National Day

​National Immigrants Day​ 2022: History, Activities, Quotes

Every year on October 28, National Immigrants Day gives us an opportunity to consider exactly how exceptional that distinction is among the 195 sovereign states around the globe. The United States of America is renowned as the world’s melting pot. As Americans, we cherish the contributions immigrants from all over the world make to the rich diversity of cultures, customs, and traditions in our country and are proud of our long heritage of embracing them.

When is National Immigrants Day?

Every year on October 28, National Immigrants Day gives us an opportunity to consider how singular among the 195 independent countries in the world that claim to be the melting pot, the United States of America, really is.

Today also:

​National Immigrants Day History

National Immigrants Day highlights the distinctive history of the numerous cultures that currently make up the American people while celebrating the “melting pot” that is the United States. The United States, which has more immigrants than any other country, is a place where those who want to start over have typically been welcomed with open arms.

Most people don’t have to go very far back in their family tree of parents or grandparents to locate someone who began their lives anew in the USA because there are more than 45 million immigrants or 14% of the population.

The 19th century saw a large influx of immigrants after the United States gained independence in 1776, including many Asians who were drawn to the west coast by gold discoveries and many Irish who were forced from their homes by famine. Of course, another reason for immigration was the persecution of Jews in Eastern Europe.

National Immigrants Day honours people whose ancestors may have originated abroad but who have made a solid living in the United States of America. So let’s cheer, salute, or offer our congratulations to the immigrants who make up today’s American population.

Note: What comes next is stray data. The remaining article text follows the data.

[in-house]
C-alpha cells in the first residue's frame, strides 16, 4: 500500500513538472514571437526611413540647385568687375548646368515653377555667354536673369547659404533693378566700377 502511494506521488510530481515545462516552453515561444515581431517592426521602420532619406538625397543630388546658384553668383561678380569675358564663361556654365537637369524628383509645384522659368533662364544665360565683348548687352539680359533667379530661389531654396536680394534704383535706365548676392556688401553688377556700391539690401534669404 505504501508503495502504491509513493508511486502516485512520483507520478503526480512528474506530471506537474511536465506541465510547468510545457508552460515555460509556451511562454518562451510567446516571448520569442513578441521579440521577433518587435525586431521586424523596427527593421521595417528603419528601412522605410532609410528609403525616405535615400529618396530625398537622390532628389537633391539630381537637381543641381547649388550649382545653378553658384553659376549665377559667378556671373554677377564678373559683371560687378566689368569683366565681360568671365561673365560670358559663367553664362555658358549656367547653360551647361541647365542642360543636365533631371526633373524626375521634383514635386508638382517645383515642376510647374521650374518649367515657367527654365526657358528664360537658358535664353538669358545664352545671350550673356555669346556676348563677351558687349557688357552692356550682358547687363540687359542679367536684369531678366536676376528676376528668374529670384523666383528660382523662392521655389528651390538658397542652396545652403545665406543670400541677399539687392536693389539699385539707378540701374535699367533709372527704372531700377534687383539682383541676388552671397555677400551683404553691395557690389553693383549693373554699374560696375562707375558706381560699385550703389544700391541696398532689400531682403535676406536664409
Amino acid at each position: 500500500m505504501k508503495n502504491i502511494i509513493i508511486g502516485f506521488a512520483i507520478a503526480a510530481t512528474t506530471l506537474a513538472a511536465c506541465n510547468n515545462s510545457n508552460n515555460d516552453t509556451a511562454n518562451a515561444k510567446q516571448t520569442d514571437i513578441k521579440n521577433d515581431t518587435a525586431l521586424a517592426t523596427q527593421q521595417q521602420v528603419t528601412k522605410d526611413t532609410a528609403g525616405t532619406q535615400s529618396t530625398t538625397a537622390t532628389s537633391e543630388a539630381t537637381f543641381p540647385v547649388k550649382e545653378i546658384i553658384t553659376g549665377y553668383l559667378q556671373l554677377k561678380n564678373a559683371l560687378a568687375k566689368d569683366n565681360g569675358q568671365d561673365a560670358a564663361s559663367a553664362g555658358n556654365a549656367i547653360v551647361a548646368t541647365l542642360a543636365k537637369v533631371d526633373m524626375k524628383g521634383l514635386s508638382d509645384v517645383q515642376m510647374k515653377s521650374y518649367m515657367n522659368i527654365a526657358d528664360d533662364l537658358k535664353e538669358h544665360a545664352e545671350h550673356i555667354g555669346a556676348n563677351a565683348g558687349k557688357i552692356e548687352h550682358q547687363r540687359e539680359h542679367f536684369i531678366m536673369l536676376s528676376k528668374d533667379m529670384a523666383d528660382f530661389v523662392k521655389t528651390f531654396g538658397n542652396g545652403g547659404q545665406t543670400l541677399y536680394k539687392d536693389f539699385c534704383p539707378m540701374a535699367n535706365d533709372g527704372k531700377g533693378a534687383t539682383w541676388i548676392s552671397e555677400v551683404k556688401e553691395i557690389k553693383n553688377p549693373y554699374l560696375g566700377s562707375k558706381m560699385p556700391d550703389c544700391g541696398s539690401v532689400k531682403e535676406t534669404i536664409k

​National Immigrants Day Activities

Take part in a variety of celebrations and activities on National Immigrants Day, which may include some of the following:

Investigate Your Family History

It might be interesting to learn exactly when and where your own family landed in its current location as immigrants if you can trace your family tree back several generations. On National Immigrants Day, you should head to the library or go online to look up your family’s history. You could learn something intriguing and unexpected in the process.

A trip to New York City

More than 12 million immigrants have arrived at Ellis Island over the years, making it the most popular port where immigrants, primarily those from Europe, have boarded ships to enter the United States. Ellis Island served as a legitimate federal immigration hub for more than 60 years, beginning operations in 1892 and closing its doors in 1954.

The Ellis Island Immigration Museum is worthwhile a visit even though it’s no longer in use as an immigration facility to learn more about the people who first settled there and how life was back then.
Don’t forget to visit other attractions while you’re in New York, some of which may feature historical representations of various immigrant populations. This could involve going to Woodlawn’s Little Ireland as well as Chinatown, Little Italy, Little Poland, Koreatown, and Little India. These small communities offer insight into the distinct and fascinating subculture that can be found in American cities.

​National Immigrants Day Quotes

Share various quotes on ​National Immigrants Day and let others know more about this day.

“A simple way to take the measure of a country is to look at how many want in. And how many want out.”― Tony Blair

“Most of the time it’s not the Europeans who belittle us. What happens when we look at them is that we belittle ourselves. When we undertake the pilgrimage, it’s not just to escape the tyranny at home but also to reach the depths of our souls. The day arrives when the guilty must return to save those who could not find the courage to leave.”― Orhan Pamuk, Snow

“The happy and powerful do not go into exile, and there are no surer guarantees of equality among men than poverty and misfortune.”― Alexis de Tocqueville, Democracy in America

“Dat’s what they say of this country back home, Kath: ‘America, the land of milk and honey.’ Bot they never tell you the milk’s gone sour and the honey’s stolen.”― Andre Dubus III, House of Sand and Fog

“I believe Western culture — rule of law, universal suffrage, etc. — is preferable to Arab culture: that’s why there are millions of Muslims in Scandinavia, and four Scandinavians in Syria. Follow the traffic. I support immigration, but with assimilation.”― Mark Steyn

“Your life depends on a random stranger who could kill you, will probably disrespect you, and will most likely pay you much less than you deserve. But even those prospects are better than the ones you used to have. This is the life of Los jornaleros – the day labourers.”― Gustavo Arellano, Ask a Mexican

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